August 21, 2012

How Many Yoga Teachers Do You Know Who Ask the Big Questions? ~ Piers Moore-Ede

Why do we practice yoga anyway?

Perfect bodies. Or just better bodies.

To be supple and limber, light on our feet.

To get that relaxed post yoga buzz which lifts up the day, making everything better.

We love the vibe: the shalas, incense, music.

Because we feel like we’re human beings on a journey to some eventual place that feels like home—and that yoga is the best method we’ve discovered for taking us there.

Some of those may be true for you, or you may have your own particular answer, unique from any of these.

I think it’s worth asking the question though, because, with all the millions of us trekking in and out of yoga centres daily, it’s kind of important. Yoga was originally conceived of as a remedy for the human condition, and a profound method for surmounting suffering. These days, it has fallen a great distance from the tree.

In my case, I went to yoga because I wanted a way out of depression.

I met a teacher who had a light in her eye that spoke of inner strength. It touched me and I went for a class. After that, I was hooked. That “feeling” was indescribable. I wanted more of it.

Fifteen years passed. A lot of asana. Three years in India. Many books on mudras, kriyas and pranayama techniques. Vipassana meditation. Panchakarma retreats. Sweatlodges. Ayahuasca.

The problem of surmounting suffering increased to the point where it took over my life.

I became the quintessential seeker: restless, very hungry, hoping for the one thing which would end the search for good.

I didn’t find it.

Then, one day in my mid thirties, with a marriage on the rocks and all the problems of my youth still with me, I heard the name of a teacher called Mooji. Having tried everything, meditated and sweated my way through endless practices designed to get me “home” I wasn’t there yet. I was tired, desperate and internally cracking up—I was at the end of the road.

This teacher seemed very kind. I Googled him, and liked his face immediately. He had an extraordinary peace about him and one of the best laughs I’d ever heard.

Ah well, I’d met gurus before. That wasn’t enough to impress me.

But he asked this question, “Who are you really?” It made me stop in my tracks. I’d read a lot of Ramana Maharshi before and heard the whole “Who am I?” koan, but it had never struck me seriously before.  It always seemed like a question that could never be properly answered by mere mortals.

“Who are you really?”

Mooji phrased it differently. The video I watched first was Laughing Buddha and it displayed Mooji and an Irish devotee laughing hysterically for approximately 20 minutes, as the Irish man recounted his discovery of  “not existing.” I sat there with absolute bewilderment, and then a series of chills and shivers rippled down my spine. Tears came.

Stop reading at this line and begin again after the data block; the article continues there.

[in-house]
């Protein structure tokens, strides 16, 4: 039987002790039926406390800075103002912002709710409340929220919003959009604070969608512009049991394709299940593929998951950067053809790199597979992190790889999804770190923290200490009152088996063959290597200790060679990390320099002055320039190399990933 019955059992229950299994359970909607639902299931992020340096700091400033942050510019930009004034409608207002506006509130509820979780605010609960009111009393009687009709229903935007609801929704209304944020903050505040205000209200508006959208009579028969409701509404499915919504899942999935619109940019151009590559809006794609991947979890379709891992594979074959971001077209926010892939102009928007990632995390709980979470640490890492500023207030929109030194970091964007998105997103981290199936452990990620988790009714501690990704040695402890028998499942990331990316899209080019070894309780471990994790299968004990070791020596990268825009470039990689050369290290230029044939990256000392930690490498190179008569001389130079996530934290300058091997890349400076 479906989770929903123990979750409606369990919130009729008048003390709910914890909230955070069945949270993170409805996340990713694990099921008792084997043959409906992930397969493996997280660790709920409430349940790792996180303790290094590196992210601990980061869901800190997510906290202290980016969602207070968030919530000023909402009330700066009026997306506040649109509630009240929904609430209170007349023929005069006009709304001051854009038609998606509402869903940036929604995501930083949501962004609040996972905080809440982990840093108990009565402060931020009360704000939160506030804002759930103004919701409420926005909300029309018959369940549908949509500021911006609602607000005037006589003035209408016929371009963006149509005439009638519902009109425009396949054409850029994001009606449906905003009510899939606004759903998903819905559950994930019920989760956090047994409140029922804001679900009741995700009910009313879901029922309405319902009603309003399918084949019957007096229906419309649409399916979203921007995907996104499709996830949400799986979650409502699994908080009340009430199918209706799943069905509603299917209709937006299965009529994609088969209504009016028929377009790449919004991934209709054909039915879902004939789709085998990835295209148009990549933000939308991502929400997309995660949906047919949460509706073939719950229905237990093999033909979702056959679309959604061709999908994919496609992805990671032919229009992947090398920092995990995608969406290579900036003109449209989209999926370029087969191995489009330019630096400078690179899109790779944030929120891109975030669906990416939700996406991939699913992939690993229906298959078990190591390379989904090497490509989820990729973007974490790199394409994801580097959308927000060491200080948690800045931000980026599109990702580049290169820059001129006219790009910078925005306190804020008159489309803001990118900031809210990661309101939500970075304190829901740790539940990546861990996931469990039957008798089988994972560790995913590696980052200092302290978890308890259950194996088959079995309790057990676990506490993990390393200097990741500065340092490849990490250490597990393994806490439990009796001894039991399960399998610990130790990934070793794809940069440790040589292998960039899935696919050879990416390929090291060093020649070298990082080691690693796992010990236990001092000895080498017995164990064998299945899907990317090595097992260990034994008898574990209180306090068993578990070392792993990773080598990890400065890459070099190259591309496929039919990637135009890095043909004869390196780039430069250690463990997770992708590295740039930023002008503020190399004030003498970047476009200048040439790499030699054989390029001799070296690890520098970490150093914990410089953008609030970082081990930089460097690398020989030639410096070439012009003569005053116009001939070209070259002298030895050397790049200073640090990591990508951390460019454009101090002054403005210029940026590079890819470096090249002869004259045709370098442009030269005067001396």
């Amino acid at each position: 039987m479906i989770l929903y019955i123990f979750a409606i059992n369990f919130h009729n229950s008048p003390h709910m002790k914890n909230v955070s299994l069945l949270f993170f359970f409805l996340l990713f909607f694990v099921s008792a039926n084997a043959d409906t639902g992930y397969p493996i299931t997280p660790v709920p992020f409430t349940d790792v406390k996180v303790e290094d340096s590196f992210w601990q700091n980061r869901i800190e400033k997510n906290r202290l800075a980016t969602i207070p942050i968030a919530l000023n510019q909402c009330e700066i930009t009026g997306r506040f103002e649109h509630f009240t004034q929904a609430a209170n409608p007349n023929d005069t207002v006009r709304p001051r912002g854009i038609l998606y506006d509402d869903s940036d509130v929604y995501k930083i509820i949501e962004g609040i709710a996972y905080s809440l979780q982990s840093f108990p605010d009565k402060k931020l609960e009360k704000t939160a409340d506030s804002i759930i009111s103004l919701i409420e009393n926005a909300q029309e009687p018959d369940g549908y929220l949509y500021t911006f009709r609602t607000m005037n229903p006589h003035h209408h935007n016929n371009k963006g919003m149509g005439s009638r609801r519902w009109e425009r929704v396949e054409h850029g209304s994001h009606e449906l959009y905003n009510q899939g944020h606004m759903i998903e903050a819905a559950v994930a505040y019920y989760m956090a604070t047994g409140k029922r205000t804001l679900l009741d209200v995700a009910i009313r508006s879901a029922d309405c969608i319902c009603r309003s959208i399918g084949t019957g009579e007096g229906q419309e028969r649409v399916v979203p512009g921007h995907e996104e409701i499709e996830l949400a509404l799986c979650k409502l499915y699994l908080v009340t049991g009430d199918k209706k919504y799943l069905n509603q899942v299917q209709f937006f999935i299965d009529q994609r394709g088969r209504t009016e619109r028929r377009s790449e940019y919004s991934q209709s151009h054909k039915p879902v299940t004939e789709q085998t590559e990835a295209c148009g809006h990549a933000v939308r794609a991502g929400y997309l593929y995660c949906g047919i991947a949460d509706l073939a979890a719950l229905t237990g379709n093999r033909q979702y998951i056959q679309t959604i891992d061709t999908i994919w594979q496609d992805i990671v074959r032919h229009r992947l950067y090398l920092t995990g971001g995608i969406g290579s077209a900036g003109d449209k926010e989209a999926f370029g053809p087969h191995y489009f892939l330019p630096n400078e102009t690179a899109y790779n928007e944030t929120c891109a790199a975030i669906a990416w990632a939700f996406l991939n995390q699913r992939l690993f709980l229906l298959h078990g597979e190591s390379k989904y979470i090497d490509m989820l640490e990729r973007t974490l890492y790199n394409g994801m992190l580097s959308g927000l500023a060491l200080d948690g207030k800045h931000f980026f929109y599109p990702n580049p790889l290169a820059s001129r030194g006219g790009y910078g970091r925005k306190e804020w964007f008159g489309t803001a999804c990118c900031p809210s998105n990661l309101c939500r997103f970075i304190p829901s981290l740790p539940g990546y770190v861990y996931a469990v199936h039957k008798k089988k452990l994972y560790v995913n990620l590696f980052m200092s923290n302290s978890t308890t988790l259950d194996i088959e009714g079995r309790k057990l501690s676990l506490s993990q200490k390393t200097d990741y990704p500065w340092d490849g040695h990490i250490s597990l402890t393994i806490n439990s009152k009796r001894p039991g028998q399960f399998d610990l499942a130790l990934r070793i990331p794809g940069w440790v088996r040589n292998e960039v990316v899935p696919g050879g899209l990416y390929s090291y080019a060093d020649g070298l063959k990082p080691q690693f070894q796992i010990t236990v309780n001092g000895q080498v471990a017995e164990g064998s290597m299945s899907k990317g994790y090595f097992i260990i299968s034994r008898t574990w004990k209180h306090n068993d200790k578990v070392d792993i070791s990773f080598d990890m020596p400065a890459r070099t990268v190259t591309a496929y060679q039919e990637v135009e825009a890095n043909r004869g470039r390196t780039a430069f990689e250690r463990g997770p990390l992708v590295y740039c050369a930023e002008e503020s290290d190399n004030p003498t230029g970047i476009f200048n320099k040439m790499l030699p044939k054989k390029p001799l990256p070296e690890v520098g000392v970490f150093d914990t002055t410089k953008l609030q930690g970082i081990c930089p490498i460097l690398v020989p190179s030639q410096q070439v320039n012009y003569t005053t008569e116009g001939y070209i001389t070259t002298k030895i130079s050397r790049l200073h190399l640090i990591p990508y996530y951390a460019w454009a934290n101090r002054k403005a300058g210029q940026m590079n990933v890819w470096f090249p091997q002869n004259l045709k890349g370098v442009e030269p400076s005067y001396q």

This was the most absurd thing imaginable. Of course we exist! What an absurd idea! Of course there is someone here! And yet, these two claimed not.

The question was so absurd, I thought there might, perhaps, be something in it.

On that day a fuse was lit. Mooji calls this question, “the master key, because when one begins to grapple with it, everything else becomes irrelevant.”

This question took over my life.

As I pursued it, I discovered that, for all these years, through all the practices, pursuits, courses and rituals, there had never once arisen the question of, “Who is the one seeking?”

Piers was the hero of this story, the pilgrim on the road home, and whose problems were at the centre of everything. But who was he anyway? What was he? As what, did he exist? It had never once been examined.

Mooji showed me: I am not my body (If you lose an arm or a leg are you any less you?).

He showed me: I am not my mind—because thoughts are witnessed. They come and go like clouds, but they are not the essential me.

So if we are not a body or a mind, then what are we? Is there anything tangible, in fact, at all, that we can definitely say we are?

You are not, as Mooji puts it, “anything perceivable or conceivable.”

Sit with that for a second.

Really sit with it.

Because if that’s true, then who is this person that you think you are? What color is their skin? What gender are they? Is there are any one word which can describe you?

Brought to this place before all identity, before all conceptual thought,conditioning, history, memory or hope I saw a glimmer of true freedom for the first time. Someone once called it, “the peace that passeth all understanding.”

And this peace is not something Piers can get to. This peace is freedom from Piers. Realizing that, I saw at last what the big joke was. The joke was on me.

There never was a me.

So I ask you—yogis, meditators, seekers after truth to inject this, if you haven’t already, into your practice and your classes.

Yoga is not a process which will help an individual reach somewhere, become better, stronger, leaner, more peaceful. Initially, it might appear this way, and yet its true purpose is to chip away, slowly and persistently, at the entire structure which appears to be doing yoga in the first place.

As M. Eliade characterised it, “Yoga is a progressive dismantling of human personality ending in complete abolition.”

This one question has the power to make my eyes stream with tears.

It was the key in a lock, which was covered in axe wounds.

It’s the whisper in your ear, during your happiest moments. The shivers down your spine. The primal memory of a happiness you cannot name, but which you know intimately.

It’s the longing to come home.

Piers Moore-Ede is the author of two books: Honey and Dust and All Kinds of Magic.  He’s also a travel writer, gardener, yogi and currently living in Totnes, Devon.


Editor: Sara McKeown

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